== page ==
Archive for April, 2013

How To Sell Millions of Books (Alternatively Titled: My Reckless Gambling Streak!)

April 16, 2013

I was wondering how to motivate one of my clients to finish his book, as life and work seemed to keep getting in his way. So I recklessly said: “Let’s have a bet: let’s see if you can finish your book before I finish mine.”

Before I knew it, we’d agreed that I would roll up my sleeves and hand-wash his car if he finishes first.

And so, ‘Millionaire Authors: The Secret To Selling Over A Million Books’ was conceived.

I set myself the goal of finishing it within 4 weeks and launching it in the autumn to coincide with this year’s Millionaire Bootcamp for Authors from 1st to 3rd November.

Everything seemed to be going smoothly at the start. ‘This bet is going to be a doddle,’ I thought. Never mind that my client owns a dog that sheds fur and drools, and leaves muddy footprints on his car upholstery. I only have about 10 hours of interviews to do, and maybe another 2 hours writing the introduction. And my car could do with a good clean after so many school runs with my kids.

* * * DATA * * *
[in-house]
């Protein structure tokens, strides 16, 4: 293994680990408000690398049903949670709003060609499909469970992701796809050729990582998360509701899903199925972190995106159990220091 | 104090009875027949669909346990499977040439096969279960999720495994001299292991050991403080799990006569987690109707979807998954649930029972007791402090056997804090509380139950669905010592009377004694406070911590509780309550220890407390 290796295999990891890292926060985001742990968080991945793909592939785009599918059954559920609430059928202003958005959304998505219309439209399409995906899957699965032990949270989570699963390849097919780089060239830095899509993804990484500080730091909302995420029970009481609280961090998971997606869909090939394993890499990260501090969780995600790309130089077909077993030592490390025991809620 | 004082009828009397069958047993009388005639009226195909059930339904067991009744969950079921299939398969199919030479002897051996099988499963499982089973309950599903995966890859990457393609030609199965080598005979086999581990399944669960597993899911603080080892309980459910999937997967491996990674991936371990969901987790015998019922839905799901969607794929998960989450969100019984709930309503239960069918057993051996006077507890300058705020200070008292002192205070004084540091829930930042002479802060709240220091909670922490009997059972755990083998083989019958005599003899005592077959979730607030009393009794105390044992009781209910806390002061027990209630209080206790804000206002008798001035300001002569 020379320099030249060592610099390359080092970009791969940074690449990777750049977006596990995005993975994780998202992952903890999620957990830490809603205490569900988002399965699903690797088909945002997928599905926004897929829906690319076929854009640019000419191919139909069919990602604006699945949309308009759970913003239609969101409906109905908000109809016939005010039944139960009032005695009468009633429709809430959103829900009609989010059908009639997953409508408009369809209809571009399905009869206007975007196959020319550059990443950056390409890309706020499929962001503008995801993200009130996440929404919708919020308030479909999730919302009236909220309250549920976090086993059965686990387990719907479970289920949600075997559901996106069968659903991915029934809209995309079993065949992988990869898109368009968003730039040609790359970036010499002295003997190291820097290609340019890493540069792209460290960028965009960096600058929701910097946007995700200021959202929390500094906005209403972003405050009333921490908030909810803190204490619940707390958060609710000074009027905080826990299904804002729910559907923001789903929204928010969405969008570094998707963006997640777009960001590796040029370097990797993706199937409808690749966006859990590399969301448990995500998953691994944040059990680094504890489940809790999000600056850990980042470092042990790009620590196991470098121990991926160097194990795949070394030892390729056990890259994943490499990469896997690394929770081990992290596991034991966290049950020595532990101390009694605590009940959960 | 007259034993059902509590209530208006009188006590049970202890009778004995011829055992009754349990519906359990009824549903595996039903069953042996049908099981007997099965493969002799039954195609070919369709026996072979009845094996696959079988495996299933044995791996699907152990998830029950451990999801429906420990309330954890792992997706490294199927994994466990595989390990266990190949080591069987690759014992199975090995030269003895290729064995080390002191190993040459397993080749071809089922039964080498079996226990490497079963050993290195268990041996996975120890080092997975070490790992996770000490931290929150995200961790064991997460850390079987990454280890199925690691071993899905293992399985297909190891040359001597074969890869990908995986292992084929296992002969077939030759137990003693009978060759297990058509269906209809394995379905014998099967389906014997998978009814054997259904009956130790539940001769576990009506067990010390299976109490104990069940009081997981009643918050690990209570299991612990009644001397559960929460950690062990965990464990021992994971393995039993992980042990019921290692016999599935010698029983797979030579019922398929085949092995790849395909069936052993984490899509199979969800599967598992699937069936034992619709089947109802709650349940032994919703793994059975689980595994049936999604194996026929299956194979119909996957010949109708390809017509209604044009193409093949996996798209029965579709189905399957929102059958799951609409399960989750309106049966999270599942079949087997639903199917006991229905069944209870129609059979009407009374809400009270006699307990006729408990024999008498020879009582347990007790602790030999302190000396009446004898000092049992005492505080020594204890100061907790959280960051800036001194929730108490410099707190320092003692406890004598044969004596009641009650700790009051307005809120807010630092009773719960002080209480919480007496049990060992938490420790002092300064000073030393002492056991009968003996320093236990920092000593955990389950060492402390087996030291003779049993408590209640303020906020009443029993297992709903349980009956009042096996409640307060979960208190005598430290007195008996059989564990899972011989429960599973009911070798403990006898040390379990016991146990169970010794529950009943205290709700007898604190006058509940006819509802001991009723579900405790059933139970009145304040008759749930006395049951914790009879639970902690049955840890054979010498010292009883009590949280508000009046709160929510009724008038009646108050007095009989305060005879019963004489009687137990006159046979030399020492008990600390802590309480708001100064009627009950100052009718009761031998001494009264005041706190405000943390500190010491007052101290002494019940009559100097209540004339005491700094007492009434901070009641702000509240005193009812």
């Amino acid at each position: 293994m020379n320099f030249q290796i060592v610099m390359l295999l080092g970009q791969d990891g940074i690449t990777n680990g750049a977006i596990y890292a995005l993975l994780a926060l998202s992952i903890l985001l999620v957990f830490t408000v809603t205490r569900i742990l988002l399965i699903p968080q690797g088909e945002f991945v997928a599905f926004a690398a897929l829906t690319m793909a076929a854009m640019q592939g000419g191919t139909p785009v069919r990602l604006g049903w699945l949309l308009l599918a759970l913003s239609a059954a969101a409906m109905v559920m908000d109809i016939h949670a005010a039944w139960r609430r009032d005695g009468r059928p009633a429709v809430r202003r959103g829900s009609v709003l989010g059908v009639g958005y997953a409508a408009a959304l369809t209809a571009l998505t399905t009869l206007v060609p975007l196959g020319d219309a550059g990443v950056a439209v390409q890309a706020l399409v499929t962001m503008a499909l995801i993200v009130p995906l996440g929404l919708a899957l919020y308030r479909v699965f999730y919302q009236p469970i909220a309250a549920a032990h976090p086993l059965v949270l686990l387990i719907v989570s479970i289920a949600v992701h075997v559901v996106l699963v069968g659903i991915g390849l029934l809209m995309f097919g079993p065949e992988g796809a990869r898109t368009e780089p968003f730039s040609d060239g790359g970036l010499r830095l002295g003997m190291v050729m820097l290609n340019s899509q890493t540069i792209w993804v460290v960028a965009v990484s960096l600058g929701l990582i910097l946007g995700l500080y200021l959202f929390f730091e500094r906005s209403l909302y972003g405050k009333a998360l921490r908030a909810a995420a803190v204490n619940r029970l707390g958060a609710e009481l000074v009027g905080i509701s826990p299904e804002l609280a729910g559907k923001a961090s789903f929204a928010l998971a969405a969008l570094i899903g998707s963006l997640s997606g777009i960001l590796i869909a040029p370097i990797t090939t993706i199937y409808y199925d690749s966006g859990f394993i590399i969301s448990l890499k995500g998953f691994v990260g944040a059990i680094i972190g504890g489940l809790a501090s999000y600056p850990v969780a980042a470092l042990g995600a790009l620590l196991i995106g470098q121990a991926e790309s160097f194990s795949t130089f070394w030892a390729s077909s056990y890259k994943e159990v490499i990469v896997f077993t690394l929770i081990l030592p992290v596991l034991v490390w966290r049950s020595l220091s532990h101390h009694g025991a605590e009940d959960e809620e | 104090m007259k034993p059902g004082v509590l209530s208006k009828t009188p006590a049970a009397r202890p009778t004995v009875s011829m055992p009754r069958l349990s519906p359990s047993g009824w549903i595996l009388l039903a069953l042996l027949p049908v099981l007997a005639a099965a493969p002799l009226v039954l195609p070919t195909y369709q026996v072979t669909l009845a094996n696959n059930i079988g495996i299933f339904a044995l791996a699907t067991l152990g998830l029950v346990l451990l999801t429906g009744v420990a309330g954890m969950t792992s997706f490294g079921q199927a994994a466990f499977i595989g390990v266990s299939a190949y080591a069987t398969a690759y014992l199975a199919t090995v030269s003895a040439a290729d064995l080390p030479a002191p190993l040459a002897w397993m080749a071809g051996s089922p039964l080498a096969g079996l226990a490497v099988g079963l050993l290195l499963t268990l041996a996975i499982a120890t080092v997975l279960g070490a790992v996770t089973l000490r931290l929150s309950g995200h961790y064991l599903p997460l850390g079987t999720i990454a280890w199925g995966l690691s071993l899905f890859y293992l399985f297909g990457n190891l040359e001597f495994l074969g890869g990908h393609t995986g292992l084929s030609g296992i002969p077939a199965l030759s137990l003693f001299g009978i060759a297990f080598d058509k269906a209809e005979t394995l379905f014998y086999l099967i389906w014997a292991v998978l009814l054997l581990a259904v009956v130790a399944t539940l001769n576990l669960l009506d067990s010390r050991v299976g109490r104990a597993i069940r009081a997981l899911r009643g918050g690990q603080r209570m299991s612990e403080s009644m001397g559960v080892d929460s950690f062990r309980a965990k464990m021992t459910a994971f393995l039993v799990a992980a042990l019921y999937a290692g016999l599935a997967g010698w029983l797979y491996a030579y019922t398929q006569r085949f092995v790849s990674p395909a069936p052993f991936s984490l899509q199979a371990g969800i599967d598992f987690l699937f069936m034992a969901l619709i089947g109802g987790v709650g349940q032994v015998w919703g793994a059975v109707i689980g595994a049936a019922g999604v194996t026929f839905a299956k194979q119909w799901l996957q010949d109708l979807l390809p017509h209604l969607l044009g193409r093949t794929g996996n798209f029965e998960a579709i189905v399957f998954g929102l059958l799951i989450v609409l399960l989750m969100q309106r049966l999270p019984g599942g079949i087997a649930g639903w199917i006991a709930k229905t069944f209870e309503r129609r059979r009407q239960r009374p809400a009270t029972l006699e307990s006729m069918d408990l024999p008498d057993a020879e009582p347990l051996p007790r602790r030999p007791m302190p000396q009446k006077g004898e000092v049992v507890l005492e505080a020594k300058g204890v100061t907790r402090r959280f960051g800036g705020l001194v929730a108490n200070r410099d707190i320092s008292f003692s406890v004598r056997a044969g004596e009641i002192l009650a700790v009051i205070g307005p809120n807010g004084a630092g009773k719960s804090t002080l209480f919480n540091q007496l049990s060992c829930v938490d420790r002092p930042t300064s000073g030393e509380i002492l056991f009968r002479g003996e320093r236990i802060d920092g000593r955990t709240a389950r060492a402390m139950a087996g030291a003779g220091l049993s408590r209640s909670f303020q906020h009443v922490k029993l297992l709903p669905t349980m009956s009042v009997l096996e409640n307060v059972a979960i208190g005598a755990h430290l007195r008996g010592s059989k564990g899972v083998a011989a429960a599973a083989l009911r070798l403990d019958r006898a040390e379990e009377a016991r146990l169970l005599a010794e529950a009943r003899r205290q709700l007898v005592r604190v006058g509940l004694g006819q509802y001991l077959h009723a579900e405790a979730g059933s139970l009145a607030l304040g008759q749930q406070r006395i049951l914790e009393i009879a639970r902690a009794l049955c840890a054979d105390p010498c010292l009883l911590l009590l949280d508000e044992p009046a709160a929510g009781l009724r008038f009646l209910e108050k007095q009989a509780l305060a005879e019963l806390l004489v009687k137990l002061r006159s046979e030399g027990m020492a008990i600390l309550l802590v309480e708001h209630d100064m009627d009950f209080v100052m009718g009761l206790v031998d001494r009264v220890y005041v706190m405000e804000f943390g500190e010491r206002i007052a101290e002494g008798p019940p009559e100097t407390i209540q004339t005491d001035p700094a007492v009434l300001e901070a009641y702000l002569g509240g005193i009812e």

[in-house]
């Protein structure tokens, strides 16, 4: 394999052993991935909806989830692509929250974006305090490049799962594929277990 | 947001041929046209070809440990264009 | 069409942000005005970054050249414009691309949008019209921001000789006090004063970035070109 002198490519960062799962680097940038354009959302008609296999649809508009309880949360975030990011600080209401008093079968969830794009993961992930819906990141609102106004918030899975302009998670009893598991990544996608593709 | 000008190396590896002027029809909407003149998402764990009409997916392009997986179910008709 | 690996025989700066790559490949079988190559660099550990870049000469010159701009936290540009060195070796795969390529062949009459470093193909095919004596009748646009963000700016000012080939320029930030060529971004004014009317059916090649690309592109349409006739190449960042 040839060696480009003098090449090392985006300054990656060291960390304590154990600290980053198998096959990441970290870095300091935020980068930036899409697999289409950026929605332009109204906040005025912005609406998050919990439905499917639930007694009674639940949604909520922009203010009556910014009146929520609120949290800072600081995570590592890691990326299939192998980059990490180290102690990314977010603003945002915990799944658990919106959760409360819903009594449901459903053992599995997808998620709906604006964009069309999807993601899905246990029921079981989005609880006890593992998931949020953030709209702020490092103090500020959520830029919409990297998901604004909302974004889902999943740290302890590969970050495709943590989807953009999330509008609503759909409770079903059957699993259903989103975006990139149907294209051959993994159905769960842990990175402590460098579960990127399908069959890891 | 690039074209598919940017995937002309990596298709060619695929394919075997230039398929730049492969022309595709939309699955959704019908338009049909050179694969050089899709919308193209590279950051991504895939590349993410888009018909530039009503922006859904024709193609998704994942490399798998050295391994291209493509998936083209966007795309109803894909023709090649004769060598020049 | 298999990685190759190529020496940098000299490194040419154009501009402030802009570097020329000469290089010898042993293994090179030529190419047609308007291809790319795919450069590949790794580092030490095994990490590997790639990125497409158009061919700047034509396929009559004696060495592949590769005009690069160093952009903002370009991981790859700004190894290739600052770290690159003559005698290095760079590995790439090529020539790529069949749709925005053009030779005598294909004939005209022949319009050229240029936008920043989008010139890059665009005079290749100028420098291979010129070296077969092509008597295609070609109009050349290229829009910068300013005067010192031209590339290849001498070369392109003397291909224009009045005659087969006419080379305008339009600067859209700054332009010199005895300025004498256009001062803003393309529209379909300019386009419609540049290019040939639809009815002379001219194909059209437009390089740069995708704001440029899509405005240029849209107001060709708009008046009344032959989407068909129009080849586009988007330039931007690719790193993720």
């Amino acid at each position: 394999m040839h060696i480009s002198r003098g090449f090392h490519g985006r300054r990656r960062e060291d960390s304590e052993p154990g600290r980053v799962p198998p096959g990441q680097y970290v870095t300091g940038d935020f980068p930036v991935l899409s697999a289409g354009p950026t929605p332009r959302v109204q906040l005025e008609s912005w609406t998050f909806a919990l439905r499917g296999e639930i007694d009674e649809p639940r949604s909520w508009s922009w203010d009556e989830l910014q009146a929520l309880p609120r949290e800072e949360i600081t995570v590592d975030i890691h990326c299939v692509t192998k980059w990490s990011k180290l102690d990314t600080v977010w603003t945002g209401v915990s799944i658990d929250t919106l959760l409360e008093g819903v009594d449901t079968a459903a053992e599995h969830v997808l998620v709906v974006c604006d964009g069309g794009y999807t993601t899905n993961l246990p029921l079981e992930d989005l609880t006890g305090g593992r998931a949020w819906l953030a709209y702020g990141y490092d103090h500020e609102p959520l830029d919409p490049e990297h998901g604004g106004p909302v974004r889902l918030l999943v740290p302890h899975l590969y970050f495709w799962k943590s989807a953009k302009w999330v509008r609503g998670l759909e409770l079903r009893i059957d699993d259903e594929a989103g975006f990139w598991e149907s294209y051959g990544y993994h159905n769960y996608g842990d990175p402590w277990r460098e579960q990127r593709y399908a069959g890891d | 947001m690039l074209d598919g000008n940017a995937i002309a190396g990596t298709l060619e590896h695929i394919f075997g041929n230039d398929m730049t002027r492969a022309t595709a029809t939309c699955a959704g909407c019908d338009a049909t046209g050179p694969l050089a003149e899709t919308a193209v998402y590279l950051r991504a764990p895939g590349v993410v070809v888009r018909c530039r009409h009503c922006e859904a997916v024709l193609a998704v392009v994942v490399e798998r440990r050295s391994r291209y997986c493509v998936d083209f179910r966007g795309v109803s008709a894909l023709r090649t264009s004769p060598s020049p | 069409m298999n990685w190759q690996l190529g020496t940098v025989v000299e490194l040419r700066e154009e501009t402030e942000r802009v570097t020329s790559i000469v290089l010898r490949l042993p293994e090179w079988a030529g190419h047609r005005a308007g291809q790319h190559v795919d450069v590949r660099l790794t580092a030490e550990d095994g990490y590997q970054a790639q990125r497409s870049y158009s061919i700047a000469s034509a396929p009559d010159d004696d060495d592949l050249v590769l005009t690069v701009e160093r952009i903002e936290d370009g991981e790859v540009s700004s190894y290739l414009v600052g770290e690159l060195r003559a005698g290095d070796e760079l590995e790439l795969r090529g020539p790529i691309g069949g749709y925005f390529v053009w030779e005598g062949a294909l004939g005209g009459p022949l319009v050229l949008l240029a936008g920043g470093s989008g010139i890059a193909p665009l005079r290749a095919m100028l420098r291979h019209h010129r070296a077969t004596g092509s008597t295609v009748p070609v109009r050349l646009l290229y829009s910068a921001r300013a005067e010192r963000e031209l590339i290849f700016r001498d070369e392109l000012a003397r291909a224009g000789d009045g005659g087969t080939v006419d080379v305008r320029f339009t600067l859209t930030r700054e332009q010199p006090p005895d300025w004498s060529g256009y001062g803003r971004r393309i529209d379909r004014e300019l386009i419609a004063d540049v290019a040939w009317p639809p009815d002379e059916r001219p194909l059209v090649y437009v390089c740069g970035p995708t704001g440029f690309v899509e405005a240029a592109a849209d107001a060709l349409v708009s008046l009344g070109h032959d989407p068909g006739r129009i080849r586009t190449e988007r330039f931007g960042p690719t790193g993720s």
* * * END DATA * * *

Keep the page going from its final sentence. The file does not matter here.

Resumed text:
Except that I’ve been hitting one or two unexpected snags…

So far, I’ve contacted over 60 bestselling authors and their agents, requesting interviews. And I’ve received almost as many rejections along the way.

I’d like to interview 12 millionaire authors for my book. So far, ‘in the bag’ as it were, I have:

Jeffrey Archer, ‘Kane & Abel’ – 250 million copies sold;
John Gray, ‘Men Are From Mars, Women Are From Venus’ – 50 million copies sold;
Sir Terry Pratchett – ‘Discworld’ series – 85 million copies sold;
Eric Carle, ‘The Hungry Caterpillar’ – 30 million sold;
Alexander McCall Smith, ‘No1 Ladies Detective Agency’ – £40m sold;
Joanne Harris, ‘Chocolat’, £21 million sold.

To achieve this, I’ve had to contact – and receive rejections from – a list of celebrities and authors who include:

  • J K Rowling
  • Dan Brown
  • Jacqueline Wilson
  • Danielle Steel
  • John Grisham
  • James Patterson
  • Bill Bryson
  • Patricia Cornwell
  • Ian Rankin
  • Julia Donaldson
  • Francesca Simon
  • Martina Cole
  • Philip Pullman
  • Stephenie Meyer
  • Delia Smith
  • Stephen King
  • Marian Keyes
  • Josephine Cox
  • Sophie Kinsella
  • Jodi Picoult
  • Terry Deary
  • Anthony Horowitz
  • Ian McEwan
  • Wilbur Smith
  • Sebastian Faulks
  • Helen Fielding
  • Lee Child
  • Dave Pelzer